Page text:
Gunsmoke’s 20-year run, from 1955-1975, made it the second-longest running program in television history, second only to 60 Minutes. The role of Marshall Dillon originated on the radio version of Gunsmoke (1952-1961), and was played by William Conrad. But Arness brought a new dimension to the character on the TV series, because the visual medium of television allowed for more subtleties and body language, Arness’s Matt Dillion evolved into the classic “strong silent” character in the tradition of such cowboy actors as Gary Cooper. Standing 6’7”, Arness was ideally suited for that role, and as he and Marshall Dillon both matured over the 20-year course of the series, his character came to rely more on wisdom and quiet strength rather than raw violence to enforce law and order in Dodge City during the rough-and-tumble cattle-drive days of the 1870s.
Arness once related in an interview that John Wayne had been mentioned as the ideal Matt Dillon, but like most movie stars, Wayne regarded television as somewhat of a step down from the big screen and encouraged Arness to take the role.
Though Arness was indisputably the bedrock upon which the lengthy success of Gunsmoke rested, the show had a strong and balanced cast of supporting actors who contributed much to the show’s appeal. These included Milburn Stone as the softspoken, philosophical "Doc" (Dr. Galen Adams); Amanda Blake as "Miss Kitty” Russell, the proprietress of Dodge’s Long Branch saloon; and Dennis Weaver as Chester Goode, the lanky handyman who walked with a limp and helped out the marshall at the jail, frequently calling his boss in his nasal twang: “Mis-tur Dil-lon.” (Weaver would eventually go on to star in his own TV series as Marshall Sam McCloud in the NBC series, McCloud, from 1970 through 1977.)
In his early life, Arness graduated from high school in Minneapolis in 1942. He had hopes of becoming a naval fighter pilot, but because of his 6’7” height, he was rejected for flight school, and so became an infantryman. He took part in the famous allied landing at Anzio and was the first man sent off the landing craft — this time his height was regarded as an asset — to test the water’s depth. After the landing, Arness was hit in the leg with machine gun fire and was awarded both the Bronze Star and a Purple Heart.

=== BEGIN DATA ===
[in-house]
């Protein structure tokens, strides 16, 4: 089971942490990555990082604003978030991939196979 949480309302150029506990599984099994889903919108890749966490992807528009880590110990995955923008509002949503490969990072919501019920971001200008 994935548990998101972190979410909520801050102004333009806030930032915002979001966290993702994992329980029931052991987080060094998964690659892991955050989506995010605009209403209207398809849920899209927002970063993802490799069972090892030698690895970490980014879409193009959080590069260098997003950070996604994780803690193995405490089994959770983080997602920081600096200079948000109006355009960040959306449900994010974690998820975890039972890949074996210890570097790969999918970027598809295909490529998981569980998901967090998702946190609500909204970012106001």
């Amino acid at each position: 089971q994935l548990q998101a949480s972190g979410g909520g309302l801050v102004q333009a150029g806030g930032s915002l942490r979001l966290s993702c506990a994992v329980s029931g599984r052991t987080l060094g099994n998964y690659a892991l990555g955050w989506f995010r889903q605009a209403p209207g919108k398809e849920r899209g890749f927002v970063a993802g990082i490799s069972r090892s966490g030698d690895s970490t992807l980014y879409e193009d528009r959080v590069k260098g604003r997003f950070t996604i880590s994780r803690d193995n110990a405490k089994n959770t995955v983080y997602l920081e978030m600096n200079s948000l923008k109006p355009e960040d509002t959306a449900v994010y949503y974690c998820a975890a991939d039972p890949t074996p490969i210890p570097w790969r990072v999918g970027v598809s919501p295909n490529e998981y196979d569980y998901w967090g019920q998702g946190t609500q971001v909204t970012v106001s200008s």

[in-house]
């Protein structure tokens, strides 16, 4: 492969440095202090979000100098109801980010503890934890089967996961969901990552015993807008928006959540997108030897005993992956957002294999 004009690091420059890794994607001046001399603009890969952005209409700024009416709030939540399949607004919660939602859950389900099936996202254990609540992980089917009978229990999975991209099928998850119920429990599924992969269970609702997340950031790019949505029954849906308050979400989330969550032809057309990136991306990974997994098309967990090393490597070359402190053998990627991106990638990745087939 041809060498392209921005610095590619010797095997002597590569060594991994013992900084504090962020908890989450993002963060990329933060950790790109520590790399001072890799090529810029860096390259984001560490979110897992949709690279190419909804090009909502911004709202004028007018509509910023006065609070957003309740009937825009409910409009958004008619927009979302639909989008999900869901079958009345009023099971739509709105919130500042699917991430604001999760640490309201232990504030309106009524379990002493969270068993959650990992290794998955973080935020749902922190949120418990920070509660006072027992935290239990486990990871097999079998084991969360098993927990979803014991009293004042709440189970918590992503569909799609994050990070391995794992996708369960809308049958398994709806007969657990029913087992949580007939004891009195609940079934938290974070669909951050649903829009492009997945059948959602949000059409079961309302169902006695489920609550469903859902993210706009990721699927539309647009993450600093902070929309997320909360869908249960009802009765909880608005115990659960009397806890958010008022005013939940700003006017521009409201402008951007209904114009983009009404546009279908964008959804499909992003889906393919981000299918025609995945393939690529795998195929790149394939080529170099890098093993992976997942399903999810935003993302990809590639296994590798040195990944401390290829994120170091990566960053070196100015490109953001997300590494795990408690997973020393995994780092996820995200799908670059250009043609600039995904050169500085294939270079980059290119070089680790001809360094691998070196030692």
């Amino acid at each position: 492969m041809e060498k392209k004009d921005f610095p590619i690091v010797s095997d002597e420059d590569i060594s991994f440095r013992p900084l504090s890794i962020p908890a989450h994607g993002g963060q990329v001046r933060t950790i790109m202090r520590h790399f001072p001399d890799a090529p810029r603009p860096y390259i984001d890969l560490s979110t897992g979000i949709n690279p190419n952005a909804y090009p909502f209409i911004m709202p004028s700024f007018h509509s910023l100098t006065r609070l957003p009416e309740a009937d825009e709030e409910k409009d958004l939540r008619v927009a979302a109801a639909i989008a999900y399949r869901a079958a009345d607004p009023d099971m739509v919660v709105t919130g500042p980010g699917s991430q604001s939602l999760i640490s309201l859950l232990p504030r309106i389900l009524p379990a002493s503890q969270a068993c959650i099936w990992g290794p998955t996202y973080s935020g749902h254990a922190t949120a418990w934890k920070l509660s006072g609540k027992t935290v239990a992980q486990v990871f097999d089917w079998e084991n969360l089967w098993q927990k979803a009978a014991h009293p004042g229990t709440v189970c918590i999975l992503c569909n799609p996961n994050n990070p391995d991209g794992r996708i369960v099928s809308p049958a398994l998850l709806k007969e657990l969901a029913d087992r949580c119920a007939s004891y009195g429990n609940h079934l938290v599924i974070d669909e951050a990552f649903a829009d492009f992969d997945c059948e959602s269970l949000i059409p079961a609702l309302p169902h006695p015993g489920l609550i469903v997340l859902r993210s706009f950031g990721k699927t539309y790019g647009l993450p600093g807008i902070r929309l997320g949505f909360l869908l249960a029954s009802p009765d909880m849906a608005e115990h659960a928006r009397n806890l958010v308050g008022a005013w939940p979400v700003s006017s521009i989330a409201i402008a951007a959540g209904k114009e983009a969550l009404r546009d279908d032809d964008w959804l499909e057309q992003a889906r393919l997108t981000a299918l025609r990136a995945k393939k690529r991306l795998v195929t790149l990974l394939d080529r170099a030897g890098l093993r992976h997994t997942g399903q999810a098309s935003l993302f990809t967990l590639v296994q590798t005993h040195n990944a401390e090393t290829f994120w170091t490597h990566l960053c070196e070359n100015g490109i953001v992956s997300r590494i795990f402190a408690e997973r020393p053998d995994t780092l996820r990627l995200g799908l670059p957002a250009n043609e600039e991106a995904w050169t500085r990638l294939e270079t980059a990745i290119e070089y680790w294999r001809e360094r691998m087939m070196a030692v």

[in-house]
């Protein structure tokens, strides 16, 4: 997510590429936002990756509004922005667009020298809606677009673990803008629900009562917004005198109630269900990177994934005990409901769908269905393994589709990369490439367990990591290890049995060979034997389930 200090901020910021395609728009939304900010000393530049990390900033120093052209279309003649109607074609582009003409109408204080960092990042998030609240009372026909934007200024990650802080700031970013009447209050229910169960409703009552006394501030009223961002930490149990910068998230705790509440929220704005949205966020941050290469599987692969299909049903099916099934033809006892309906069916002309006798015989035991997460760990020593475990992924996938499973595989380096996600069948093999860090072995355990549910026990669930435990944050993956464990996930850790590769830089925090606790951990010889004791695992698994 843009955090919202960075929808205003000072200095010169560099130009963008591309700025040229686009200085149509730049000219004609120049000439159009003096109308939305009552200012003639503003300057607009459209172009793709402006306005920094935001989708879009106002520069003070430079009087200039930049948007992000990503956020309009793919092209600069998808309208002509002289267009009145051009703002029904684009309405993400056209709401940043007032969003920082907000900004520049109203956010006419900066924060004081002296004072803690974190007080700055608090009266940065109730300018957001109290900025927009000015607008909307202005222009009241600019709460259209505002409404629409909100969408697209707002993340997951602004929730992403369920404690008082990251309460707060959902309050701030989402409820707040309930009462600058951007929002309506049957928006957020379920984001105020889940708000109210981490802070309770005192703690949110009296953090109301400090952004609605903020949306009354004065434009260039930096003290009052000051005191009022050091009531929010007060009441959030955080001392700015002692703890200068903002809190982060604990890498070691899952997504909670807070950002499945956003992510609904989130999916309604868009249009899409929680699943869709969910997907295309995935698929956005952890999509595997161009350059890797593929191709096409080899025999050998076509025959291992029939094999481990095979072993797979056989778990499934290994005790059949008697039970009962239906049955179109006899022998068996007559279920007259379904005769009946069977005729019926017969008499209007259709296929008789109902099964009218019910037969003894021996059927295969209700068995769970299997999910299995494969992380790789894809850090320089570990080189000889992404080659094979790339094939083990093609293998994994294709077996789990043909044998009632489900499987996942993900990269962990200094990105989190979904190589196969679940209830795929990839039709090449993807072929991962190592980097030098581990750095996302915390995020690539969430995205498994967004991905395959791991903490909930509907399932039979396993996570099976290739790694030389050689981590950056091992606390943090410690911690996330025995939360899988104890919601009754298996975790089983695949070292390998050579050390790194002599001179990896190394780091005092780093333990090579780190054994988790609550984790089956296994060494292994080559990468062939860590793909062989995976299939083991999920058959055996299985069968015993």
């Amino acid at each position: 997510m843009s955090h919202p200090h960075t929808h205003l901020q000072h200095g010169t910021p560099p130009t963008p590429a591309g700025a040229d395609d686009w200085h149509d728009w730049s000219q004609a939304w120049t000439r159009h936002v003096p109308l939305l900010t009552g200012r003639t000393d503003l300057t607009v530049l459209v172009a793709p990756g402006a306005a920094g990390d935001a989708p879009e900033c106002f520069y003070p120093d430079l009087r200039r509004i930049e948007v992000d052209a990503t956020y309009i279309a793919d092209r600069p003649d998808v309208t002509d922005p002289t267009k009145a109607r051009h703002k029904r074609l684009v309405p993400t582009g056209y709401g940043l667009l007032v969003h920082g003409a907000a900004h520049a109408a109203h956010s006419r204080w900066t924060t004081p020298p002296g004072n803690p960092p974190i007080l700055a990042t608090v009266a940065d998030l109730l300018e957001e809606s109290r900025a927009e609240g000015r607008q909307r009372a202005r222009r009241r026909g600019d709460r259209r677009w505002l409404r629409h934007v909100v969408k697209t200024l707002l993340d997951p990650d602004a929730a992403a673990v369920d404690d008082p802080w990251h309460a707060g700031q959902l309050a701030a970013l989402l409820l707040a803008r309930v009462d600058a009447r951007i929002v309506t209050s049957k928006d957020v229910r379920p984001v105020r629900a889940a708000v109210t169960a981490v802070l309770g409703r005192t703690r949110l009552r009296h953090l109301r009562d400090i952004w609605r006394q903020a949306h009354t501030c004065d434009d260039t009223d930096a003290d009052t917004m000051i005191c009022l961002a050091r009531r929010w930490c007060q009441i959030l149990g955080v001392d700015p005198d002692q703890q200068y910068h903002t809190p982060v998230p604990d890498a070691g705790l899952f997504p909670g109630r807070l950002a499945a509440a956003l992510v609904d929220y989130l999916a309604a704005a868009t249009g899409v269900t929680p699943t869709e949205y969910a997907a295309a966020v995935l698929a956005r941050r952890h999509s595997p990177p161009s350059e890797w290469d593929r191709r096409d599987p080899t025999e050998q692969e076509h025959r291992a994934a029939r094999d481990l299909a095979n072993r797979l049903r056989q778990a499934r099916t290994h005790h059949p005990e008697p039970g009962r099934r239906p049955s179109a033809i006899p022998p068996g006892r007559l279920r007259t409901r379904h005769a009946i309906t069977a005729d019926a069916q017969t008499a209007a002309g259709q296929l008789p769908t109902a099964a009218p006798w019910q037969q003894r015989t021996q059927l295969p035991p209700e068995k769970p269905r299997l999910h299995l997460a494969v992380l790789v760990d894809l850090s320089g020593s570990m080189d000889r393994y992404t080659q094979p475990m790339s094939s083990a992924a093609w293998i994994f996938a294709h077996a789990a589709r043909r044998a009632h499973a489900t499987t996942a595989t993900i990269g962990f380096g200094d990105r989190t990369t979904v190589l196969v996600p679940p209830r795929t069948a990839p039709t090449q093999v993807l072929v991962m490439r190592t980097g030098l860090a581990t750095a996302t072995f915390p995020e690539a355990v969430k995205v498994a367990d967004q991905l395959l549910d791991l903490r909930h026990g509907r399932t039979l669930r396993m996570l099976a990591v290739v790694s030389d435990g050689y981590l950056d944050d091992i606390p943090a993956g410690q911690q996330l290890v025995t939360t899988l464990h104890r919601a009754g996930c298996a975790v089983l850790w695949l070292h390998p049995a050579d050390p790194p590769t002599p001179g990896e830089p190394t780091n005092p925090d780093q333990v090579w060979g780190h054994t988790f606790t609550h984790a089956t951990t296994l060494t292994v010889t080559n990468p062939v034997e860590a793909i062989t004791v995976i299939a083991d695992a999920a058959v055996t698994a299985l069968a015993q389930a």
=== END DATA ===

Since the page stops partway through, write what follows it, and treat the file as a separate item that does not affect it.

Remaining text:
After the war, Arness attended Beloit College in Wisconsin and became a radio announcer in Minnesota in 1945. He started an acting career with RKO pictures in 1947 and appeared in several films, beginning with a role as Loretta Young’s brother in The Farmer’s Daughter.
Arness is survived by his wife, Janet Surtees, and a son from his first marriage, Rolf Aurness, who was the world surfing champion in 1970, and a stepson, Jim Surtees.
During the decades of the 1950s and '60s, TV Westerns were in their heyday, and their portrayal of courage and rugged independence set an example for all of us who had the pleasure of growing up with them. The longevity of Gunsmoke and the quiet strength of big James Arness made the series among the best of the genre, leaving us with a treasure chest of fond memories.
To paraphrase the closing theme song of another popular Western program of the era, The Roy Rogers Show: Happy trails, James Arness, until we meet again.
Photo of James Arness as Marshall Matt Dillon in the TV series, Gunsmoke: AP Images